The view from the archives

To briefly introduce The Hamburg Institute for Social research (HIS) and its archives: HIS was founded in 1984 as a private research institute. Apart from research projects in sociology and the humanities, it has as tradition of engaging with the professional and general public through its in-house publications (the internet portal “” and publishing house “Hamburger Edition”), or via its publicly accessible library and archives. The archives at HIS started this work in 1988, initially to support research projects on protest and resistance in the Federal Republic of Germany. Its collections still focus on social movements after the 1950s and have grown to hold more than 2,000 shelf metres of material (plus a digital archive), such as brochures and pamphlets, posters, newspapers and magazines, and more than 350,000 photographs and audio-visual materials. Although the archives are the largest on social movements in Germany, it is still a very small institution compared to university or state archives with its 5 members of staff. Some of its activities are described in its blog.

“Classical” archive and collection material. Images by Svenja Kunze/HIS Archives.

Most archived materials were produced by different activists, for example for campaigning, or refer to internal communication of protest groups. There are also finance or legal papers, or personal papers of (former) activists. Such “classical” media form more than 90% of the collections. Most collecting happens retrospectively: political initiatives hand over material they created and collected throughout their activities and sometimes activists donate their private collections (e.g. political pamphlets rediscovered when tidying up the attic during Covid lockdown). There are also acquisitions from antiquarian sales and auctions.

Classic archiving process. Images by Svenja Kunze/HIS Archives.

The archivists at HIS are good at archival processing “as they know it”, which means organising, describing and preserving information “on paper”, and this works well for documenting resistance and social movements up to the 1990s. Clearly, all of this classical material can be digitised, usually by being scanned, and this is done to improve access for users. But there is an ongoing question of how to document contemporary protests, as was the case with the COVID-19 protests, whose organising and communicating are volatile and ephemeral in the archival sense as they consist of so-called “digital born data”.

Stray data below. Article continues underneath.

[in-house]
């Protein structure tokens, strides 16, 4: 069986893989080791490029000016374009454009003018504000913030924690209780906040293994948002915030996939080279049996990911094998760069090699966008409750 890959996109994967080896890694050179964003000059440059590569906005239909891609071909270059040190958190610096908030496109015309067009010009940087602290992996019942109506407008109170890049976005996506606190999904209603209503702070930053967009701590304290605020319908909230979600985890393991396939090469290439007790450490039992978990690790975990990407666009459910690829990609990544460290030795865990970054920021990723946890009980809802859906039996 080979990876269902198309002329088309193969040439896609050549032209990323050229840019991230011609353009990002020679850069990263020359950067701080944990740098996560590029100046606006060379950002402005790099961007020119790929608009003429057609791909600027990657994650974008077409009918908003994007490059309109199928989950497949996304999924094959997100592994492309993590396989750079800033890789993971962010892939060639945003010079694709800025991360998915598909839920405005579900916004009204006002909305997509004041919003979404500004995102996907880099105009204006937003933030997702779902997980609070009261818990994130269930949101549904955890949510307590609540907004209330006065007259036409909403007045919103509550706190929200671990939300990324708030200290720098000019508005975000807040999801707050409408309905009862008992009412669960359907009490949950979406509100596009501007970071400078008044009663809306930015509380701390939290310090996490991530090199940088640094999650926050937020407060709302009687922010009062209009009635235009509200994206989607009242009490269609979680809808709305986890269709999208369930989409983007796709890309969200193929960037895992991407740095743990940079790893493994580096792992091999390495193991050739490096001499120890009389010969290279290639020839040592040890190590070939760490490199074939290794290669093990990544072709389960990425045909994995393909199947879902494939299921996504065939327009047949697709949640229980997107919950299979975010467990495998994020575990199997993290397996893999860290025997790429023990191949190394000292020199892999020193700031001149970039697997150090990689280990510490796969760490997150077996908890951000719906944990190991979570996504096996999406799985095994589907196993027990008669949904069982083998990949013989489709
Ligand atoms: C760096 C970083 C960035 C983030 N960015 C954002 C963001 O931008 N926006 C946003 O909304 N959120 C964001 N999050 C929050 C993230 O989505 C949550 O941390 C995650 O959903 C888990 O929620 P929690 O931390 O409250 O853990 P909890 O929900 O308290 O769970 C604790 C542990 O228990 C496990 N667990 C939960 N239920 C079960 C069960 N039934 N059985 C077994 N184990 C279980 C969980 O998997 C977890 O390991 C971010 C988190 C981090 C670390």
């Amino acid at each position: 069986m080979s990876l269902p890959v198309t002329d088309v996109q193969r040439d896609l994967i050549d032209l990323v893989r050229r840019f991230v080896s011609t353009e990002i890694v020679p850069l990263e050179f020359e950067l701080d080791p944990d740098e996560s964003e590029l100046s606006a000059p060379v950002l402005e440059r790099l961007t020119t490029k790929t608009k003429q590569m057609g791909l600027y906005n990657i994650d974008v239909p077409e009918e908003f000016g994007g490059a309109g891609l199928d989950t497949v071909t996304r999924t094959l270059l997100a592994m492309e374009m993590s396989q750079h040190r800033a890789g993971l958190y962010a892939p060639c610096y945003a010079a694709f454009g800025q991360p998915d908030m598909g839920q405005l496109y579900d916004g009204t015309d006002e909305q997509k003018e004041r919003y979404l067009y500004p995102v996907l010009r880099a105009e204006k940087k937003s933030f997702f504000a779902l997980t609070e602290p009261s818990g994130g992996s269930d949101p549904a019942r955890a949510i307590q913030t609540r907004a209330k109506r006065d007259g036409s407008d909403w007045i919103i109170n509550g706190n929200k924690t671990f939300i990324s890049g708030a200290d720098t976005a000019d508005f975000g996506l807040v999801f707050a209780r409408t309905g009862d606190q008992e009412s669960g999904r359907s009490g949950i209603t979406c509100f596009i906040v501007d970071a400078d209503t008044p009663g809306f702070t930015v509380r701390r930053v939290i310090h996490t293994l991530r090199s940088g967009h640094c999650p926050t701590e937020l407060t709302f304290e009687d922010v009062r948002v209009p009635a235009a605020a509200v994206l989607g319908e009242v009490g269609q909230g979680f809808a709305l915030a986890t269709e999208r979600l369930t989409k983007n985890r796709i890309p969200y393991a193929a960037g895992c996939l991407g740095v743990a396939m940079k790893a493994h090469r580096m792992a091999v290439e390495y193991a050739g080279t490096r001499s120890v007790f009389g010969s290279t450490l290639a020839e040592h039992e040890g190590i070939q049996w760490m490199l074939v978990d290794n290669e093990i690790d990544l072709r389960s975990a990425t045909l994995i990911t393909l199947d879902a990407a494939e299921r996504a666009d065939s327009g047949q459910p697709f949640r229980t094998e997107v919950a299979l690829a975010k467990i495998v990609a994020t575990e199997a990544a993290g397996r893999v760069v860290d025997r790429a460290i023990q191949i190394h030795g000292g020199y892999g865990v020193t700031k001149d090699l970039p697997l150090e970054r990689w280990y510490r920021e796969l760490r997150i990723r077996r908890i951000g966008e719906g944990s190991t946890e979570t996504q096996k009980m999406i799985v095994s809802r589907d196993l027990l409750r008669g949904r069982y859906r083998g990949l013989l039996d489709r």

Archiving meets research data management

HIS archives mainly collect on protest and social movements, but are also responsible for
research data management within the research institute, including the long-term preservation of research data. Traditionally, data from research projects at HIS consisted of interview transcripts, (photo)copies of documents from other archives as obtained during historical research projects, (e.g. relating to war crimes), press cuttings or other published materials. These materials have been transferred to the archives retrospectively at the end of a research project.

For the project we now wanted to discuss how to manage social media data collected during the digital ethnography on COVID-19 protests immediately after collecting it. We learned from each other, what to look out for to manage the data in a way which not only benefits the current research needs, but also keeps the archival perspective of long-term data storage and access in mind. A big issue was the technological nature as data formats and structures should be suitable for (digital) long-term preservation.

Archivists do not have a specific research question in mind when they select material. Instead they preserve for a future use with a broad and unpredictable range of research questions in mind. For this, archivists need to know where material comes from, how it was collected and organised (the so-called metadata) and whether it is well suited for long-term storage. Researchers, on the other hand, select and organise their (digital) data throughout the research, along the lines of its topic and research question(s).

Circular data collection process vs. long-term preservation

As a digital ethnographer you are already busy with making decisions around data selection: Which channels should I follow? Which internet communities are relevant to the research question? Which posts should I save and analyse? Digital ethnography is a circular research process. Therefore, you don’t really know where you will end up when you begin. In the case of the COVID-19 protests the relevant media platforms even changed throughout the collection period, as deplatforming forced activists and influencers off of facebook or YouTube and into less “mainstream” platforms such as Telegram, Odysee, or Discord.

Screenshot Youtube by Leslie Gauditz.

All in all, the communication of the movement was scattered over a multitude of platforms. Channels and data formats differed accordingly. The collection contained screenshots and images (memes, photos, illustration) in the formats of *jpg, *gif, *png, *tgs, *pdf. There was also audio and video data (voice messages, memos, interviews) in the formats *ogg, *opus, *m4a, *mp4. Exporting the chat history in messengers of the comments of posts and videos happened via the data formats of *json, *xlxs, and *html. Lastly, the researcher herself produced digital data, such as notes and memos saved in audio or text files (*docx, *m4a).